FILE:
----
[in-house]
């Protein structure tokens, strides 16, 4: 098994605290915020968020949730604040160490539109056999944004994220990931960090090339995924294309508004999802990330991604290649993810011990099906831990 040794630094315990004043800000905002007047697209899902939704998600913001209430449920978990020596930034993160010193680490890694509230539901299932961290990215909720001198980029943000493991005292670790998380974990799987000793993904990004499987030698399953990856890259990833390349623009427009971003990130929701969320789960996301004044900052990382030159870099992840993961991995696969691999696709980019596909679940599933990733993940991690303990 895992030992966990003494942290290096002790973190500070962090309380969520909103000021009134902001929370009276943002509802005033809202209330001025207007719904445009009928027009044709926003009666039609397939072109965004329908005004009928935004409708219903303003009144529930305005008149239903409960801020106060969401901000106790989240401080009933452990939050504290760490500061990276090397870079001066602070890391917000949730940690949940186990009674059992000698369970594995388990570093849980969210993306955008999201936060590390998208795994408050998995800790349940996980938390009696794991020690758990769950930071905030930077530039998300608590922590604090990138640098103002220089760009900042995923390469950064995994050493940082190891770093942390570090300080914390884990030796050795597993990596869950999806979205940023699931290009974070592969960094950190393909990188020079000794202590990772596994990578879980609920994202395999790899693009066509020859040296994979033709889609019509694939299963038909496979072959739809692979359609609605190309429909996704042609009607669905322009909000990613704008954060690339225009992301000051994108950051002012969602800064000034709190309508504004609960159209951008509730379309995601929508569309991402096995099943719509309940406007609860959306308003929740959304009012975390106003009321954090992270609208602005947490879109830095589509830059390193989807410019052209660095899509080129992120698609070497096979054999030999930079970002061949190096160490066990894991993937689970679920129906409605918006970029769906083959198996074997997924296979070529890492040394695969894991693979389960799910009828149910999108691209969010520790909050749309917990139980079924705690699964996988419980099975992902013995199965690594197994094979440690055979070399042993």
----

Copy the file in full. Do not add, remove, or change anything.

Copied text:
[in-house]
């Protein structure tokens, strides 16, 4: 098994605290915020968020949730604040160490539109056999944004994220990931960090090339995924294309508004999802990330991604290649993810011990099906831990 040794630094315990004043800000905002007047697209899902939704998600913001209430449920978990020596930034993160010193680490890694509230539901299932961290990215909720001198980029943000493991005292670790998380974990799987000793993904990004499987030698399953990856890259990833390349623009427009971003990130929701969320789960996301004044900052990382030159870099992840993961991995696969691999696709980019596909679940599933990733993940991690303990 895992030992966990003494942290290096002790973190500070962090309380969520909103000021009134902001929370009276943002509802005033809202209330001025207007719904445009009928027009044709926003009666039609397939072109965004329908005004009928935004409708219903303003009144529930305005008149239903409960801020106060969401901000106790989240401080009933452990939050504290760490500061990276090397870079001066602070890391917000949730940690949940186990009674059992000698369970594995388990570093849980969210993306955008999201936060590390998208795994408050998995800790349940996980938390009696794991020690758990769950930071905030930077530039998300608590922590604090990138640098103002220089760009900042995923390469950064995994050493940082190891770093942390570090300080914390884990030796050795597993990596869950999806979205940023699931290009974070592969960094950190393909990188020079000794202590990772596994990578879980609920994202395999790899693009066509020859040296994979033709889609019509694939299963038909496979072959739809692979359609609605190309429909996704042609009607669905322009909000990613704008954060690339225009992301000051994108950051002012969602800064000034709190309508504004609960159209951008509730379309995601929508569309991402096995099943719509309940406007609860959306308003929740959304009012975390106003009321954090992270609208602005947490879109830095589509830059390193989807410019052209660095899509080129992120698609070497096979054999030999930079970002061949190096160490066990894991993937689970679920129906409605918006970029769906083959198996074997997924296979070529890492040394695969894991693979389960799910009828149910999108691209969010520790909050749309917990139980079924705690699964996988419980099975992902013995199965690594197994094979440690055979070399042993």